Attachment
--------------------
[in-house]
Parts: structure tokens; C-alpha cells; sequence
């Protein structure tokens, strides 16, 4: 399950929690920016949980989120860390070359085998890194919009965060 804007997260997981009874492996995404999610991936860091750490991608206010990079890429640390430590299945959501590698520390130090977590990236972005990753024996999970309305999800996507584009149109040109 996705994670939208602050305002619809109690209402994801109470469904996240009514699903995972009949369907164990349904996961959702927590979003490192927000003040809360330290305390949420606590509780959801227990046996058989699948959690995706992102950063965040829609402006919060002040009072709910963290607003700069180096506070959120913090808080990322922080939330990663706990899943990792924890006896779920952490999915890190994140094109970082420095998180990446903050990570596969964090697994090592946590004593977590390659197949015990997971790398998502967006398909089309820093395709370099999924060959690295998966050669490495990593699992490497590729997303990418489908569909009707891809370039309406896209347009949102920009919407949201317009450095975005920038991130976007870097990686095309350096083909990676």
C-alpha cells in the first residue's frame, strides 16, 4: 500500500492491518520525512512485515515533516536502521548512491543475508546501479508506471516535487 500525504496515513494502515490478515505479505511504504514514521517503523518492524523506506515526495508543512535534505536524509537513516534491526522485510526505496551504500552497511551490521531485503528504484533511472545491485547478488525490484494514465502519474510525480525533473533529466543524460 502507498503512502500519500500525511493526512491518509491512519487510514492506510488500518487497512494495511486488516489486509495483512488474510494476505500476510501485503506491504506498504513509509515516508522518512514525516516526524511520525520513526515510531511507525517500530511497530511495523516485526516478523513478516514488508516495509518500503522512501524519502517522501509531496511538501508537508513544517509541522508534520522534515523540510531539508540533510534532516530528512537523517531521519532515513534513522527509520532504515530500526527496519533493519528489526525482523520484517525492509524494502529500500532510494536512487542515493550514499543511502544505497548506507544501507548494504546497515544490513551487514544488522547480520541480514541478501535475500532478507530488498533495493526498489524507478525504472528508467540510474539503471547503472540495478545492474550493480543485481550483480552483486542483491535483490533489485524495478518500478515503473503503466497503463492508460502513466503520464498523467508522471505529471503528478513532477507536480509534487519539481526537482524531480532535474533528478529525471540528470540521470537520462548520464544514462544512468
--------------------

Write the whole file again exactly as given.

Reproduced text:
[in-house]
Parts: structure tokens; C-alpha cells; sequence
């Protein structure tokens, strides 16, 4: 399950929690920016949980989120860390070359085998890194919009965060 804007997260997981009874492996995404999610991936860091750490991608206010990079890429640390430590299945959501590698520390130090977590990236972005990753024996999970309305999800996507584009149109040109 996705994670939208602050305002619809109690209402994801109470469904996240009514699903995972009949369907164990349904996961959702927590979003490192927000003040809360330290305390949420606590509780959801227990046996058989699948959690995706992102950063965040829609402006919060002040009072709910963290607003700069180096506070959120913090808080990322922080939330990663706990899943990792924890006896779920952490999915890190994140094109970082420095998180990446903050990570596969964090697994090592946590004593977590390659197949015990997971790398998502967006398909089309820093395709370099999924060959690295998966050669490495990593699992490497590729997303990418489908569909009707891809370039309406896209347009949102920009919407949201317009450095975005920038991130976007870097990686095309350096083909990676």
C-alpha cells in the first residue's frame, strides 16, 4: 500500500492491518520525512512485515515533516536502521548512491543475508546501479508506471516535487 500525504496515513494502515490478515505479505511504504514514521517503523518492524523506506515526495508543512535534505536524509537513516534491526522485510526505496551504500552497511551490521531485503528504484533511472545491485547478488525490484494514465502519474510525480525533473533529466543524460 502507498503512502500519500500525511493526512491518509491512519487510514492506510488500518487497512494495511486488516489486509495483512488474510494476505500476510501485503506491504506498504513509509515516508522518512514525516516526524511520525520513526515510531511507525517500530511497530511495523516485526516478523513478516514488508516495509518500503522512501524519502517522501509531496511538501508537508513544517509541522508534520522534515523540510531539508540533510534532516530528512537523517531521519532515513534513522527509520532504515530500526527496519533493519528489526525482523520484517525492509524494502529500500532510494536512487542515493550514499543511502544505497548506507544501507548494504546497515544490513551487514544488522547480520541480514541478501535475500532478507530488498533495493526498489524507478525504472528508467540510474539503471547503472540495478545492474550493480543485481550483480552483486542483491535483490533489485524495478518500478515503473503503466497503463492508460502513466503520464498523467508522471505529471503528478513532477507536480509534487519539481526537482524531480532535474533528478529525471540528470540521470537520462548520464544514462544512468